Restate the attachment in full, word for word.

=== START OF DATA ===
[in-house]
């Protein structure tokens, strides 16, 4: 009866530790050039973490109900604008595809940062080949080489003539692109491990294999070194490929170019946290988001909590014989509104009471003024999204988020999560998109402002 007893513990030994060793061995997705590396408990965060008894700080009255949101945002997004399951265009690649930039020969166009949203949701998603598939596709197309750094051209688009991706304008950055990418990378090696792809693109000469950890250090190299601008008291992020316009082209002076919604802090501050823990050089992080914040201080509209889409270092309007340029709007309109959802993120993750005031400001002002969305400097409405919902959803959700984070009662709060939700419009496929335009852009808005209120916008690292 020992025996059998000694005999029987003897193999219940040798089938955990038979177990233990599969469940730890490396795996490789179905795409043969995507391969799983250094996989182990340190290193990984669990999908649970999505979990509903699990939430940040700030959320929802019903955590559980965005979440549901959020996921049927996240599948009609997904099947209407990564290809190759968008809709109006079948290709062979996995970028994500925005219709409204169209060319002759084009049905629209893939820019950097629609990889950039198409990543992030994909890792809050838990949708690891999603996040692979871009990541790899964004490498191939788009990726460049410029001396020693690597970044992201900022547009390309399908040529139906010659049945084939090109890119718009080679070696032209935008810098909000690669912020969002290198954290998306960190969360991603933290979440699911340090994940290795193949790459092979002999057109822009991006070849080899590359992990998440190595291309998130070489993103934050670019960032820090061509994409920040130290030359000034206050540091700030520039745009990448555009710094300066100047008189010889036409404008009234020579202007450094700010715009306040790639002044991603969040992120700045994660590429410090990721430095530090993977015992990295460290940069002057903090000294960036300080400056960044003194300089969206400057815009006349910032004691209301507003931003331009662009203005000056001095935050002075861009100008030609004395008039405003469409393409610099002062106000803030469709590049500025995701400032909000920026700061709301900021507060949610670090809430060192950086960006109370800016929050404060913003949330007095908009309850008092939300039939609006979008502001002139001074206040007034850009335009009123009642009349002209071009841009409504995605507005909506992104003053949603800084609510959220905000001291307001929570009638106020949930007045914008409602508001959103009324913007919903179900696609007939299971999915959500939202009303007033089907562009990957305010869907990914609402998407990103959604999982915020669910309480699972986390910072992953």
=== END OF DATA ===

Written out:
[in-house]
């Protein structure tokens, strides 16, 4: 009866530790050039973490109900604008595809940062080949080489003539692109491990294999070194490929170019946290988001909590014989509104009471003024999204988020999560998109402002 007893513990030994060793061995997705590396408990965060008894700080009255949101945002997004399951265009690649930039020969166009949203949701998603598939596709197309750094051209688009991706304008950055990418990378090696792809693109000469950890250090190299601008008291992020316009082209002076919604802090501050823990050089992080914040201080509209889409270092309007340029709007309109959802993120993750005031400001002002969305400097409405919902959803959700984070009662709060939700419009496929335009852009808005209120916008690292 020992025996059998000694005999029987003897193999219940040798089938955990038979177990233990599969469940730890490396795996490789179905795409043969995507391969799983250094996989182990340190290193990984669990999908649970999505979990509903699990939430940040700030959320929802019903955590559980965005979440549901959020996921049927996240599948009609997904099947209407990564290809190759968008809709109006079948290709062979996995970028994500925005219709409204169209060319002759084009049905629209893939820019950097629609990889950039198409990543992030994909890792809050838990949708690891999603996040692979871009990541790899964004490498191939788009990726460049410029001396020693690597970044992201900022547009390309399908040529139906010659049945084939090109890119718009080679070696032209935008810098909000690669912020969002290198954290998306960190969360991603933290979440699911340090994940290795193949790459092979002999057109822009991006070849080899590359992990998440190595291309998130070489993103934050670019960032820090061509994409920040130290030359000034206050540091700030520039745009990448555009710094300066100047008189010889036409404008009234020579202007450094700010715009306040790639002044991603969040992120700045994660590429410090990721430095530090993977015992990295460290940069002057903090000294960036300080400056960044003194300089969206400057815009006349910032004691209301507003931003331009662009203005000056001095935050002075861009100008030609004395008039405003469409393409610099002062106000803030469709590049500025995701400032909000920026700061709301900021507060949610670090809430060192950086960006109370800016929050404060913003949330007095908009309850008092939300039939609006979008502001002139001074206040007034850009335009009123009642009349002209071009841009409504995605507005909506992104003053949603800084609510959220905000001291307001929570009638106020949930007045914008409602508001959103009324913007919903179900696609007939299971999915959500939202009303007033089907562009990957305010869907990914609402998407990103959604999982915020669910309480699972986390910072992953």